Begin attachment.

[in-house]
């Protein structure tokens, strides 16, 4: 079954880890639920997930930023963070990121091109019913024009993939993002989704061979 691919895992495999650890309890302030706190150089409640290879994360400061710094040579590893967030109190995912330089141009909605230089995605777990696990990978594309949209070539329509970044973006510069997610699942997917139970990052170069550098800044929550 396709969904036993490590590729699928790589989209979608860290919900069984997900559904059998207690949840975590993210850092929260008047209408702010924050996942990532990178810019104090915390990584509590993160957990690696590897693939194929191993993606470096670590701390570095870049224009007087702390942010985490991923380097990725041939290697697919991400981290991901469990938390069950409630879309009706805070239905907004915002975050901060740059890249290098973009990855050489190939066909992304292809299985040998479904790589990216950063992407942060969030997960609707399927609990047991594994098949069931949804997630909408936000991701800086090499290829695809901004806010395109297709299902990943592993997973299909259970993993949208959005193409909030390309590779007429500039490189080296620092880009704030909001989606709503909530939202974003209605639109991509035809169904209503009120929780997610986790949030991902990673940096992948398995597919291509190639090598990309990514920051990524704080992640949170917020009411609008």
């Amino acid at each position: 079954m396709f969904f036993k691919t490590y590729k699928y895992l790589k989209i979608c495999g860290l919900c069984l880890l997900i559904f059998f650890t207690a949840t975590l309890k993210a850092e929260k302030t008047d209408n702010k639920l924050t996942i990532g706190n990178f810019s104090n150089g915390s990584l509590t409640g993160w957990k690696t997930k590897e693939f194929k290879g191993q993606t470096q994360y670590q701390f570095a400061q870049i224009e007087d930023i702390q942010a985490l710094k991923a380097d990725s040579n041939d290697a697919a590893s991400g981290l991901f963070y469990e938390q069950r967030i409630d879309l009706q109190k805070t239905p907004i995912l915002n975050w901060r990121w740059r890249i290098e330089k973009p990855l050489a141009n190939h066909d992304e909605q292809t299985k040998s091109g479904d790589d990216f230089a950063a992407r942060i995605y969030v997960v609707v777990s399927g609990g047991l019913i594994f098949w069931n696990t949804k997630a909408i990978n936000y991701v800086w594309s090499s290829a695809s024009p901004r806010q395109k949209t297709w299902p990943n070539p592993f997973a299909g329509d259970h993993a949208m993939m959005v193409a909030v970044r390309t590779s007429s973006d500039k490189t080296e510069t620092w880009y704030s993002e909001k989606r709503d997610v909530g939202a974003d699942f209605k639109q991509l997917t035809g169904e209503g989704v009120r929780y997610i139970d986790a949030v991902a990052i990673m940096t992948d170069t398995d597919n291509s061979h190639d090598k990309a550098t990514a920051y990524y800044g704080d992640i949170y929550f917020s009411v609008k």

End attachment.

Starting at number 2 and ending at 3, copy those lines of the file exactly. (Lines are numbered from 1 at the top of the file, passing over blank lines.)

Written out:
């Protein structure tokens, strides 16, 4: 079954880890639920997930930023963070990121091109019913024009993939993002989704061979 691919895992495999650890309890302030706190150089409640290879994360400061710094040579590893967030109190995912330089141009909605230089995605777990696990990978594309949209070539329509970044973006510069997610699942997917139970990052170069550098800044929550 396709969904036993490590590729699928790589989209979608860290919900069984997900559904059998207690949840975590993210850092929260008047209408702010924050996942990532990178810019104090915390990584509590993160957990690696590897693939194929191993993606470096670590701390570095870049224009007087702390942010985490991923380097990725041939290697697919991400981290991901469990938390069950409630879309009706805070239905907004915002975050901060740059890249290098973009990855050489190939066909992304292809299985040998479904790589990216950063992407942060969030997960609707399927609990047991594994098949069931949804997630909408936000991701800086090499290829695809901004806010395109297709299902990943592993997973299909259970993993949208959005193409909030390309590779007429500039490189080296620092880009704030909001989606709503909530939202974003209605639109991509035809169904209503009120929780997610986790949030991902990673940096992948398995597919291509190639090598990309990514920051990524704080992640949170917020009411609008």
């Amino acid at each position: 079954m396709f969904f036993k691919t490590y590729k699928y895992l790589k989209i979608c495999g860290l919900c069984l880890l997900i559904f059998f650890t207690a949840t975590l309890k993210a850092e929260k302030t008047d209408n702010k639920l924050t996942i990532g706190n990178f810019s104090n150089g915390s990584l509590t409640g993160w957990k690696t997930k590897e693939f194929k290879g191993q993606t470096q994360y670590q701390f570095a400061q870049i224009e007087d930023i702390q942010a985490l710094k991923a380097d990725s040579n041939d290697a697919a590893s991400g981290l991901f963070y469990e938390q069950r967030i409630d879309l009706q109190k805070t239905p907004i995912l915002n975050w901060r990121w740059r890249i290098e330089k973009p990855l050489a141009n190939h066909d992304e909605q292809t299985k040998s091109g479904d790589d990216f230089a950063a992407r942060i995605y969030v997960v609707v777990s399927g609990g047991l019913i594994f098949w069931n696990t949804k997630a909408i990978n936000y991701v800086w594309s090499s290829a695809s024009p901004r806010q395109k949209t297709w299902p990943n070539p592993f997973a299909g329509d259970h993993a949208m993939m959005v193409a909030v970044r390309t590779s007429s973006d500039k490189t080296e510069t620092w880009y704030s993002e909001k989606r709503d997610v909530g939202a974003d699942f209605k639109q991509l997917t035809g169904e209503g989704v009120r929780y997610i139970d986790a949030v991902a990052i990673m940096t992948d170069t398995d597919n291509s061979h190639d090598k990309a550098t990514a920051y990524y800044g704080d992640i949170y929550f917020s009411v609008k």